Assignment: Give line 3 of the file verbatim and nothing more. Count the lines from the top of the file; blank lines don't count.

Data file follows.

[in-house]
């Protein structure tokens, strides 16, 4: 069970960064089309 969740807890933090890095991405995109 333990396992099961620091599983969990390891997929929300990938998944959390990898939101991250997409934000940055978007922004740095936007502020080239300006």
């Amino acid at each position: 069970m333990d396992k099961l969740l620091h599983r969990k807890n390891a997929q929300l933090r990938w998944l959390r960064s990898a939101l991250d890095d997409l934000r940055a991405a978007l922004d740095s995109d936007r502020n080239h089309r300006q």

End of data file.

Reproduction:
């Amino acid at each position: 069970m333990d396992k099961l969740l620091h599983r969990k807890n390891a997929q929300l933090r990938w998944l959390r960064s990898a939101l991250d890095d997409l934000r940055a991405a978007l922004d740095s995109d936007r502020n080239h089309r300006q």